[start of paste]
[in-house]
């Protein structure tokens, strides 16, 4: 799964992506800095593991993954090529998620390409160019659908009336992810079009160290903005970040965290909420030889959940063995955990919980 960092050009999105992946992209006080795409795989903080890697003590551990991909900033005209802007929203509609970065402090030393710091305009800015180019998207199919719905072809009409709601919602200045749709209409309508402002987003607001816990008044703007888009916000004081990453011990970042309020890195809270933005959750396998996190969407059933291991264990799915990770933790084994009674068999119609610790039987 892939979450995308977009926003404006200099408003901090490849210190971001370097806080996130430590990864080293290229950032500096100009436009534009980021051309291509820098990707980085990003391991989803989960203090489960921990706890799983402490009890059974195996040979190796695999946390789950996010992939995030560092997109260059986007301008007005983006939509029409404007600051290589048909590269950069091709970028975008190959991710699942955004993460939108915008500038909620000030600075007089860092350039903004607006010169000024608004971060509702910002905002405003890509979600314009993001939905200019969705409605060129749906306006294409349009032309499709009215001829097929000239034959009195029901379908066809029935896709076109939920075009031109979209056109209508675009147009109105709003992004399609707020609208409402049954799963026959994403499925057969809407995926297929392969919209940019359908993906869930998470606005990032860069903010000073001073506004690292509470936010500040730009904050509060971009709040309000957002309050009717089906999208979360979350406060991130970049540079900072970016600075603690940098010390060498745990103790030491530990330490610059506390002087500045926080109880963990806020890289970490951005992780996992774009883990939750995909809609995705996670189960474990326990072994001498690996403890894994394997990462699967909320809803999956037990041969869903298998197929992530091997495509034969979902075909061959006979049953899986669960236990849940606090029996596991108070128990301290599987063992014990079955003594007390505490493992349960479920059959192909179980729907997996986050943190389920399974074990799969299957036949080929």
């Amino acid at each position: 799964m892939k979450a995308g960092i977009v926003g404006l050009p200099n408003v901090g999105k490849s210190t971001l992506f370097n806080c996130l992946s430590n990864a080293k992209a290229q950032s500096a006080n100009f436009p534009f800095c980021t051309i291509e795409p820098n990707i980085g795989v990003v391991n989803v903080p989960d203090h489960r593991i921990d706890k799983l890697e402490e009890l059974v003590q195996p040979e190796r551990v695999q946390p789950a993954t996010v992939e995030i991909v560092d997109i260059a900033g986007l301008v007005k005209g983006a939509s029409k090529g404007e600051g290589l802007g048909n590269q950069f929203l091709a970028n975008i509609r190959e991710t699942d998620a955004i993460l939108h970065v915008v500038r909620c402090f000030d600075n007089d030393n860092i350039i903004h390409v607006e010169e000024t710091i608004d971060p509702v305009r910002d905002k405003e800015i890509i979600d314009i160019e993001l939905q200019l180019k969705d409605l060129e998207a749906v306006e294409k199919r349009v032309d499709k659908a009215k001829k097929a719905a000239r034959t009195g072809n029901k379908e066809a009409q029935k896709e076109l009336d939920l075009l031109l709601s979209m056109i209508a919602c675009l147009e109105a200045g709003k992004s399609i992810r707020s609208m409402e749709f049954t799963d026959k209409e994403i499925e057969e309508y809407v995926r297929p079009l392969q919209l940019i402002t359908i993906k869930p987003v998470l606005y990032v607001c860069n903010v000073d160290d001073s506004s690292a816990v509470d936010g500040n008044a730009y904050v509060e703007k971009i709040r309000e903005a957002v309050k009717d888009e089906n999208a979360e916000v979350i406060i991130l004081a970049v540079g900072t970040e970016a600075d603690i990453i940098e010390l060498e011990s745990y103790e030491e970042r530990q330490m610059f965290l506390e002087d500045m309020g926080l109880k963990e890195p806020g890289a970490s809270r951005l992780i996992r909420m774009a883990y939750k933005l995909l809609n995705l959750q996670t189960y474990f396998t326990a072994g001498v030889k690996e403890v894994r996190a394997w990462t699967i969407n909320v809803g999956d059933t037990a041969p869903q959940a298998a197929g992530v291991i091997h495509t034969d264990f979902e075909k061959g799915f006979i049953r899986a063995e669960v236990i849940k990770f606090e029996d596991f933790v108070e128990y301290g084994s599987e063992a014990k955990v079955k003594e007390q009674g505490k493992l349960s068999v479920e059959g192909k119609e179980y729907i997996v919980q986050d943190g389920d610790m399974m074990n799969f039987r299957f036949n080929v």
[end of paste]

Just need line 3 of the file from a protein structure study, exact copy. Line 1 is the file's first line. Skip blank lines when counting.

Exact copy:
């Amino acid at each position: 799964m892939k979450a995308g960092i977009v926003g404006l050009p200099n408003v901090g999105k490849s210190t971001l992506f370097n806080c996130l992946s430590n990864a080293k992209a290229q950032s500096a006080n100009f436009p534009f800095c980021t051309i291509e795409p820098n990707i980085g795989v990003v391991n989803v903080p989960d203090h489960r593991i921990d706890k799983l890697e402490e009890l059974v003590q195996p040979e190796r551990v695999q946390p789950a993954t996010v992939e995030i991909v560092d997109i260059a900033g986007l301008v007005k005209g983006a939509s029409k090529g404007e600051g290589l802007g048909n590269q950069f929203l091709a970028n975008i509609r190959e991710t699942d998620a955004i993460l939108h970065v915008v500038r909620c402090f000030d600075n007089d030393n860092i350039i903004h390409v607006e010169e000024t710091i608004d971060p509702v305009r910002d905002k405003e800015i890509i979600d314009i160019e993001l939905q200019l180019k969705d409605l060129e998207a749906v306006e294409k199919r349009v032309d499709k659908a009215k001829k097929a719905a000239r034959t009195g072809n029901k379908e066809a009409q029935k896709e076109l009336d939920l075009l031109l709601s979209m056109i209508a919602c675009l147009e109105a200045g709003k992004s399609i992810r707020s609208m409402e749709f049954t799963d026959k209409e994403i499925e057969e309508y809407v995926r297929p079009l392969q919209l940019i402002t359908i993906k869930p987003v998470l606005y990032v607001c860069n903010v000073d160290d001073s506004s690292a816990v509470d936010g500040n008044a730009y904050v509060e703007k971009i709040r309000e903005a957002v309050k009717d888009e089906n999208a979360e916000v979350i406060i991130l004081a970049v540079g900072t970040e970016a600075d603690i990453i940098e010390l060498e011990s745990y103790e030491e970042r530990q330490m610059f965290l506390e002087d500045m309020g926080l109880k963990e890195p806020g890289a970490s809270r951005l992780i996992r909420m774009a883990y939750k933005l995909l809609n995705l959750q996670t189960y474990f396998t326990a072994g001498v030889k690996e403890v894994r996190a394997w990462t699967i969407n909320v809803g999956d059933t037990a041969p869903q959940a298998a197929g992530v291991i091997h495509t034969d264990f979902e075909k061959g799915f006979i049953r899986a063995e669960v236990i849940k990770f606090e029996d596991f933790v108070e128990y301290g084994s599987e063992a014990k955990v079955k003594e007390q009674g505490k493992l349960s068999v479920e059959g192909k119609e179980y729907i997996v919980q986050d943190g389920d610790m399974m074990n799969f039987r299957f036949n080929v």